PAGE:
Big changes at Nestles After a review of Nestlé’s confectionery business in Australasia, Nestlé will sell Kiwi confectionery brands Mackintosh’s, Heards, Black Knight and Fabulicious Red Licorice, as well as Life Savers and Oddfellows, to Quadrant Private Equity, owners of RJ’s and Darrell Lea confectionery. Quadrant will manufacture these local brands in New Zealand.. This will result in some redundancies at Nestlé’s Wiri factory, which will now focus on Maggi soups, recipe mixes and a wide range of products for professional food service.

Car park closed Wellington City Council began construction of a temporary home for the Royal New Zealand Ballet on Monday July 23, which meant the Michael Fowler Centre car park will close on Saturday July 21. The prefabricated building will be assembled in the car park and is expected to take three to four months to construct. The building will house the RNZB while it vacates the St James Theatre for earthquake strengthening.  “The work on the St James is planned to be completed in time for the 2020 New Zealand Festival, but is likely to be completed before then,” says a city council spokesperson. No decision has yet been made about what will happen to the car park and the building once the RNZB returns to the St James Theatre.

Creativity with cactus By Glenise Dreaver

The cactus chair that Magda Botha has put at the front of her Johnsonville Mall shop, Ammi Floral Design, is drawing a lot of comment. Magda says it has given her the idea to run a competition for people to create their own cactus creations “They can get an entry form from me, and take a photo of what they’ve made. It doesn’t have to be a chair! “I’ll put all the photos in the window for people to vote on up until August 13.” Winners will receive vouchers from AMMI she says, adding: “It’s a way to bring people together.” “And people can ask me for advice and help if they want to.” There’s another idea brewing to run at the same time – this is about broken ceramic pieces and a forest trail of succulents. “If people want to do more than one thing they can,” she says.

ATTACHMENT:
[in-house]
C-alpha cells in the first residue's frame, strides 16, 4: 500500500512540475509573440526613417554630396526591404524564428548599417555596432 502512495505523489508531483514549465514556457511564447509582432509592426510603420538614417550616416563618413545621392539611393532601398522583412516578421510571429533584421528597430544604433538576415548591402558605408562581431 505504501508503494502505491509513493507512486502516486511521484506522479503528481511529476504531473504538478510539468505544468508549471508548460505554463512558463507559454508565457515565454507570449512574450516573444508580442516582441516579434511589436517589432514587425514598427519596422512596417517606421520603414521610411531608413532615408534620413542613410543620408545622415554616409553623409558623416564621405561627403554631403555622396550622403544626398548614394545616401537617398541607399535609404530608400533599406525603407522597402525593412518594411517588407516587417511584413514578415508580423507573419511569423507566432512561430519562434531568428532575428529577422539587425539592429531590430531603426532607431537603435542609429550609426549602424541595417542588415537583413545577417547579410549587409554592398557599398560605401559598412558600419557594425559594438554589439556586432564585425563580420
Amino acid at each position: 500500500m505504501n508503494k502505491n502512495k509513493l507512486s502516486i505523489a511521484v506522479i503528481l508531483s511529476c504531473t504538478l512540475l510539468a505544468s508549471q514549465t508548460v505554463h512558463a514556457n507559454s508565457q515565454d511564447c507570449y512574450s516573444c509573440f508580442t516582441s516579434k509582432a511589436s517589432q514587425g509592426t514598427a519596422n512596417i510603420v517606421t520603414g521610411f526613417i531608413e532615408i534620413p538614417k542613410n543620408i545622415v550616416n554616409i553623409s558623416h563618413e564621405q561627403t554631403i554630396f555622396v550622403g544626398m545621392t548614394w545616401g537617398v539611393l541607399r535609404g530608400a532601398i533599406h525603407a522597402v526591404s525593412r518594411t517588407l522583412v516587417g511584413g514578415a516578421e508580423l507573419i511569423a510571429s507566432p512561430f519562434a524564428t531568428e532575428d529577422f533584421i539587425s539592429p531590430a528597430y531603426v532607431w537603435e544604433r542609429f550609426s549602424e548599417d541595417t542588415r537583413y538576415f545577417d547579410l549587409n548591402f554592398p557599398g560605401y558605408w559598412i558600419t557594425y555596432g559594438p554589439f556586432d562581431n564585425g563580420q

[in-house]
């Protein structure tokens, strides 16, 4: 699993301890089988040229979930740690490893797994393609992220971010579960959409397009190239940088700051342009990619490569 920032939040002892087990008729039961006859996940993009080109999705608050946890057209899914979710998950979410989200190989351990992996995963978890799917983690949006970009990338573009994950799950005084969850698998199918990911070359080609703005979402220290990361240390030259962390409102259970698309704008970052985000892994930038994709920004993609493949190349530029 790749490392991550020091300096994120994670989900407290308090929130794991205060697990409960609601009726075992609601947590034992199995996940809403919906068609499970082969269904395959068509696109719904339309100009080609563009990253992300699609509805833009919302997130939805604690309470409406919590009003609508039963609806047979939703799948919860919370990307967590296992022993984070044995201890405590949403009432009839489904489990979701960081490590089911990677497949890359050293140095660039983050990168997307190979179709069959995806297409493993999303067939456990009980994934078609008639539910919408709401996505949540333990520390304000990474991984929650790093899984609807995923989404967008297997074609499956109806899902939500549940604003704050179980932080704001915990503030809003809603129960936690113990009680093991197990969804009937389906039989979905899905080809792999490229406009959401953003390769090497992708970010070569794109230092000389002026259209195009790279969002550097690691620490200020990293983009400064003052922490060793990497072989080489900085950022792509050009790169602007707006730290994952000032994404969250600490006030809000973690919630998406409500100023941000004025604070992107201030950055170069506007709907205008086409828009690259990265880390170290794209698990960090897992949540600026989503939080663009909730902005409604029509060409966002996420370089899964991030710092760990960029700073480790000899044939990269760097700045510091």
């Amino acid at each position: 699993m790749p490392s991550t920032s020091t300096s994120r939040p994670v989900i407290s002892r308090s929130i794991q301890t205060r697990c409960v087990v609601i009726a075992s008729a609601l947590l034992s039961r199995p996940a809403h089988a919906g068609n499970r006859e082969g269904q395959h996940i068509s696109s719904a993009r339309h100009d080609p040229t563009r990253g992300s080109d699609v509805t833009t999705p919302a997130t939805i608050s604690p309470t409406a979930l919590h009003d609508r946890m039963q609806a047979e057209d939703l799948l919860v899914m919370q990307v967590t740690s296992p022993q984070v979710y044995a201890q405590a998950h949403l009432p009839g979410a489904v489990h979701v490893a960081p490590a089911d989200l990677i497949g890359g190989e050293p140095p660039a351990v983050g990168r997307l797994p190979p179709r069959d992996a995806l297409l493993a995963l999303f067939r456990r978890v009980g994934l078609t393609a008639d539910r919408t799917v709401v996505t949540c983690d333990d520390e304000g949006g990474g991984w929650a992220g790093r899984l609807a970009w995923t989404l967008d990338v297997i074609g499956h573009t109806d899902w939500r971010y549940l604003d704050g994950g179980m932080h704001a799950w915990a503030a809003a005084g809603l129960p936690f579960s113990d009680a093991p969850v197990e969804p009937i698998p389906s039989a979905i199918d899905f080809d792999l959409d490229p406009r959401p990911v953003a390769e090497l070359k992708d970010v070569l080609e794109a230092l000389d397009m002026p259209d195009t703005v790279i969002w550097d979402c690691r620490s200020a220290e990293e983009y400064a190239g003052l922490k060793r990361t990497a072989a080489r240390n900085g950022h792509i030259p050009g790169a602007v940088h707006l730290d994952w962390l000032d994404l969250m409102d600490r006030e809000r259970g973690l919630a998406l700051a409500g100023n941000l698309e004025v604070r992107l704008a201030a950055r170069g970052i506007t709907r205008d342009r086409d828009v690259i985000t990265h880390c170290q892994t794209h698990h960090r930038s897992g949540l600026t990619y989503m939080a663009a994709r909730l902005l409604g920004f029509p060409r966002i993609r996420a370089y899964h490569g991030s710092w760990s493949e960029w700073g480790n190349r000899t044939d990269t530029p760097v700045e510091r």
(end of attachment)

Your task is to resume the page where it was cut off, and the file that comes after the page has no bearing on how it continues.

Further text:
The ebullient Magda Botha of Ammi Floral Design, who is running a Cactus Creation competition. PHOTO: Glenise Dreaver

Predator Free policy deeply flawed local scientists claim A research collaboration between two scientists, from Victoria University and the Greater Wellington Regional Council, is describing the government’s Predator Free 2050 policy as “badly designed and unachievable”. The latest research says there are three flawed assumptions — that predator extermination is the best way to protect biodiversity, that we need to eradicate every stoat, rat and possum

to protect biodiversity, and that complete eradication of predators is possible. Victoria’s Associate Professor Wayne Linklater says however, that many scientists are critical of the policy and that complete eradication of predators is “technologically impossible”. “Biodiversity is affected more in some places by habitat decline and plant eaters than it is by predators.” But he says that perhaps